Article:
The new HVIA course has developed five unique modules that guide learners through each of the key considerations, to give them the knowledge the need to understand which method and equipment is right for their scenario, and how to apply it properly. The modules are:

  1. Understanding the load;
  2. Understanding the vehicle;
  3. Understanding load restraint equipment;
  4. Choosing the right method; and
  5. Calculating the required restraints.

Similar to ‘Best Practice Tyre Management’, these modules are explained in detail in ‘Load Restraint Fundamentals’, again supported by diagrams, graphics, animations, and videos.

Is Training Acceptable For Managing Risk?

Absolutely. Training in the effective management of critical safety risks such as tyres and load restraint is a fundamental step. In practice, how training is used looks different for different parties in the chain.

For example, employers and prime contractors can undertake to complete training courses such as these and roll them out to their staff. Consignors and consignees can request evidence that drivers are trained.

Who Is Eligible For These Courses?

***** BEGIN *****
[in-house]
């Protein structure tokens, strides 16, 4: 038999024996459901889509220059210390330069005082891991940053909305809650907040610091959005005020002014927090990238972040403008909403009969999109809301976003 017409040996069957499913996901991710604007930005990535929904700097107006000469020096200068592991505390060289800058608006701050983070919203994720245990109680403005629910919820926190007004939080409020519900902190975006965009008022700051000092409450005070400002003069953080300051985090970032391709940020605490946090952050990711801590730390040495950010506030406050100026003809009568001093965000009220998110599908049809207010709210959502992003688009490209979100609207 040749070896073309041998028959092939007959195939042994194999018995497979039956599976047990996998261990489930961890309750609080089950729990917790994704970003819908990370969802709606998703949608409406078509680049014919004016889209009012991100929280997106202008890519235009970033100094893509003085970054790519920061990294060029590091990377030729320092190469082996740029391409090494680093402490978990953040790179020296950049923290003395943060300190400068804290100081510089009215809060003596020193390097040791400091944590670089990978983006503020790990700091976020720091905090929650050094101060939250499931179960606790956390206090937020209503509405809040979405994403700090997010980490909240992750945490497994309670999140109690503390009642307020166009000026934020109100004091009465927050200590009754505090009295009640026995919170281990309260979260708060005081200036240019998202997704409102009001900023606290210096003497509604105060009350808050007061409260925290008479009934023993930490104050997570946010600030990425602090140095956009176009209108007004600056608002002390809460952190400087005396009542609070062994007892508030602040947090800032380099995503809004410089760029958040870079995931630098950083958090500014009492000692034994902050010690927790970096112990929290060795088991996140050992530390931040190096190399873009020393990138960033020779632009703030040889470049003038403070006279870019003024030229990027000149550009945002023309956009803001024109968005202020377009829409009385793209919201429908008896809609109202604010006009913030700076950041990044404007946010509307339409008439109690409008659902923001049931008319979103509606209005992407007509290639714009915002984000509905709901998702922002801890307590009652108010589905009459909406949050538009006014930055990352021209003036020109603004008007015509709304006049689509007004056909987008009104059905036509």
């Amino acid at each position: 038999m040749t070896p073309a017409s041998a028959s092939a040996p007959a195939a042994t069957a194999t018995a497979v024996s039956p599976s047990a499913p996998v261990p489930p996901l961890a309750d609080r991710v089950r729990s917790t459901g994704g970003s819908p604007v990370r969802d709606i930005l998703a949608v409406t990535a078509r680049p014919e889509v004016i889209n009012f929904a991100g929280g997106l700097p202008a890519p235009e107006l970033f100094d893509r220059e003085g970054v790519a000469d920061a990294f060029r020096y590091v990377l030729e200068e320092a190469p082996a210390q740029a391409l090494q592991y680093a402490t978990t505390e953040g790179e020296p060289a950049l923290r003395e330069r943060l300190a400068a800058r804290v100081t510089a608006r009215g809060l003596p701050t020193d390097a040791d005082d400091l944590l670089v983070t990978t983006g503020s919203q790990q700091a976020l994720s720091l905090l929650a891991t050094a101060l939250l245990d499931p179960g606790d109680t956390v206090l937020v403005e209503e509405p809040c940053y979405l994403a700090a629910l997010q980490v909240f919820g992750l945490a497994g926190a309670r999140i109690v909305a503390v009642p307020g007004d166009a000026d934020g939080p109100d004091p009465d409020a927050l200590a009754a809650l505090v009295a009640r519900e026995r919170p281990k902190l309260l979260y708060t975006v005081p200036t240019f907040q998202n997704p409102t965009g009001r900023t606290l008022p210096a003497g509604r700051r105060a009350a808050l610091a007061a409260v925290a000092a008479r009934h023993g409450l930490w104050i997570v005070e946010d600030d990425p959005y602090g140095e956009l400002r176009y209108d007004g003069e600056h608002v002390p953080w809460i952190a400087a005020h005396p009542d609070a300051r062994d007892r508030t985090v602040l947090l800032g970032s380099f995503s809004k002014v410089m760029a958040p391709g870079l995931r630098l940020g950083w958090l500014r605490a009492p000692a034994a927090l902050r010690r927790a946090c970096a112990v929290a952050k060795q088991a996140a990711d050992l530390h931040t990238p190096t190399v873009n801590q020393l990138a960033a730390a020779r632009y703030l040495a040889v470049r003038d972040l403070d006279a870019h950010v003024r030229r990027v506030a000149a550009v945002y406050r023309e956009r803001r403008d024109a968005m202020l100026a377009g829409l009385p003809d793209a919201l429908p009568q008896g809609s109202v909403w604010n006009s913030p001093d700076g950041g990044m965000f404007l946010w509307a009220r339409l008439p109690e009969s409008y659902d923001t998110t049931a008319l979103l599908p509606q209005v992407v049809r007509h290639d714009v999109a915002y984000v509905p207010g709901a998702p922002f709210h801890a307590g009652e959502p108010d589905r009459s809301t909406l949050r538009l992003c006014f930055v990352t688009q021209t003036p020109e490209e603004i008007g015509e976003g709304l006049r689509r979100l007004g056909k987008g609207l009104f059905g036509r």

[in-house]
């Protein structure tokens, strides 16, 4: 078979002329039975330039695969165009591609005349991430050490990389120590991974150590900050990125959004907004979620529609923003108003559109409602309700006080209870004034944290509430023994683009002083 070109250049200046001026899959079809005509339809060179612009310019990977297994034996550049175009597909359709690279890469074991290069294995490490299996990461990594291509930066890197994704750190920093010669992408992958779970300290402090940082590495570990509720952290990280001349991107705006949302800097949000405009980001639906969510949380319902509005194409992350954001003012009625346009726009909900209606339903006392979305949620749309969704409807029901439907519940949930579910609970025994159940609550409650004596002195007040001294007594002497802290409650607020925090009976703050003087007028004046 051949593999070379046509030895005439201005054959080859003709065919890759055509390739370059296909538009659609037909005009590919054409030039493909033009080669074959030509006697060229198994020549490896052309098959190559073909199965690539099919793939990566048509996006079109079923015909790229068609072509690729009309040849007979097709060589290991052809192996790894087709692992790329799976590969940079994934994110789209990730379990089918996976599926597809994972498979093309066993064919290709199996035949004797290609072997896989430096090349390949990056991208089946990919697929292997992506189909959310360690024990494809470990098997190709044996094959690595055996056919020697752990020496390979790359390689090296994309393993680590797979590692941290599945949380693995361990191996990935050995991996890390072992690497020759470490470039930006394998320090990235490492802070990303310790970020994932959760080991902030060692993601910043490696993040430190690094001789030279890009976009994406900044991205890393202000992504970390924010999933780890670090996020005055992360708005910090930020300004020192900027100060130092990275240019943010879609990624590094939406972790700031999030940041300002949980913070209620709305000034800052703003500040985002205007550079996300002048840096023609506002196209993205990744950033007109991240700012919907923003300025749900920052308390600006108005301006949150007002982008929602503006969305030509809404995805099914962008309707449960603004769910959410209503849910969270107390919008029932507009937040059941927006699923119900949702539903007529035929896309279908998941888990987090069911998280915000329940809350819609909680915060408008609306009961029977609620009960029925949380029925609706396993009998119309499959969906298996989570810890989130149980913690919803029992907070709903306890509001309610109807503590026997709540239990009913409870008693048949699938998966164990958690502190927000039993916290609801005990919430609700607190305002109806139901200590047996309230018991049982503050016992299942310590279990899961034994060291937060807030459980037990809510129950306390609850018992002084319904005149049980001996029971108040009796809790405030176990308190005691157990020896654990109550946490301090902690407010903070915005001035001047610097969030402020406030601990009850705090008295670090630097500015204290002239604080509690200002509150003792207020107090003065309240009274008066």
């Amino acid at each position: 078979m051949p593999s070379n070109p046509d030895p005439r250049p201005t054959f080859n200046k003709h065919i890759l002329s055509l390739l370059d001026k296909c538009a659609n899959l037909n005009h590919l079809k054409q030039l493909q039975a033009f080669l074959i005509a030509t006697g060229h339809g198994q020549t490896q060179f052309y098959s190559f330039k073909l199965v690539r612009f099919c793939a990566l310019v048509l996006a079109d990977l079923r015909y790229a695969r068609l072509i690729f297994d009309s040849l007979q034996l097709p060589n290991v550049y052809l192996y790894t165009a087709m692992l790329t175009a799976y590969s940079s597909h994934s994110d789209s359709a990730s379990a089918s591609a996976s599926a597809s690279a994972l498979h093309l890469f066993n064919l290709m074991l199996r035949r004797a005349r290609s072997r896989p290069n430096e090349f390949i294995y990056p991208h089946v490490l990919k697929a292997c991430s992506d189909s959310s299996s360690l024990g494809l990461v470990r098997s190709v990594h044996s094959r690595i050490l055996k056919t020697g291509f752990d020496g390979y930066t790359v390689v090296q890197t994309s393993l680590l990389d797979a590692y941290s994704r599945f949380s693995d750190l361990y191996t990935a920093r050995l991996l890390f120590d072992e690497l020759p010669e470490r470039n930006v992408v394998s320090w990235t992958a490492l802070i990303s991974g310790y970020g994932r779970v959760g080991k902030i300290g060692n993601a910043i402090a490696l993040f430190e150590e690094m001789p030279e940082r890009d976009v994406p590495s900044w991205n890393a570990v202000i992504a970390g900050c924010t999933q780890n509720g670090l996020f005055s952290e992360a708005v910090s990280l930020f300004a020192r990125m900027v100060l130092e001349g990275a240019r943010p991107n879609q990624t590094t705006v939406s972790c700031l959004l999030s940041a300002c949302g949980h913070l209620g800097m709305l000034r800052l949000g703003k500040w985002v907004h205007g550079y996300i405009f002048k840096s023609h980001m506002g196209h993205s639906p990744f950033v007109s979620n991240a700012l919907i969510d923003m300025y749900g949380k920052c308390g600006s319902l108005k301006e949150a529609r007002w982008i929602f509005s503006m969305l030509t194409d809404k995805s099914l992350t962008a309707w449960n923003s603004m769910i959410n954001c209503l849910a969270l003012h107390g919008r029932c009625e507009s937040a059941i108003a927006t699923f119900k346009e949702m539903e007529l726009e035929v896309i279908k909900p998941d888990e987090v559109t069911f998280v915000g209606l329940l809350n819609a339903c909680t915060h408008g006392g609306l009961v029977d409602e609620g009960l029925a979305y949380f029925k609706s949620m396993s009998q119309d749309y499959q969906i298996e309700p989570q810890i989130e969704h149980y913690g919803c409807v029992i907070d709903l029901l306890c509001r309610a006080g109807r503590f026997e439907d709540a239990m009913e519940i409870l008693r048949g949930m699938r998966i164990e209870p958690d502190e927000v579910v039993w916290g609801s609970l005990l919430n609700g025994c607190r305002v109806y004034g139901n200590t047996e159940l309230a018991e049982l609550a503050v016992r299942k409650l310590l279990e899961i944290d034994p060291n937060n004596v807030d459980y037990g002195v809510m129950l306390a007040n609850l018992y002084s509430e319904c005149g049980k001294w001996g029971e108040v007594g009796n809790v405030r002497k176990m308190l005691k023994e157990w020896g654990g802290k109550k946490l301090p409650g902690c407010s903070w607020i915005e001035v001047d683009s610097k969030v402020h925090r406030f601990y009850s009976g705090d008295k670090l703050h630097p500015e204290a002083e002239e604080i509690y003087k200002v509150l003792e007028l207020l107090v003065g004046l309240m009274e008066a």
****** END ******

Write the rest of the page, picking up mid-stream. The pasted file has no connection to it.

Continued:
While the courses are predominantly aimed at drivers, workshop staff, fleet managers, service technicians, business owners, and other people with technical or fleet-based roles, they are intended for everyone, and everyone will be able to take away important knowledge from them. This also includes staff in departments and government agencies that regularly interact with the heavy vehicle industry.

HVIA’s courses now covers HV101, Best Practice Tyre Management, and Load Restraint Fundamentals

HVIA hopes that all players in the heavy vehicle industry, irrespective of their role or function, will see the value in making these courses part of their on-boarding process and build them into a program of refresher training for staff.

HVIA’s training courses now covers HV101, Best Practice Tyre Management, and Load Restraint Fundamentals

All three courses are available on the HVIA training website, which can be accessed via this link: Use the discount code: ‘HVSI’ at checkout to access both courses for only $29 each until December 31, 2023, down from the usual pricing of $99.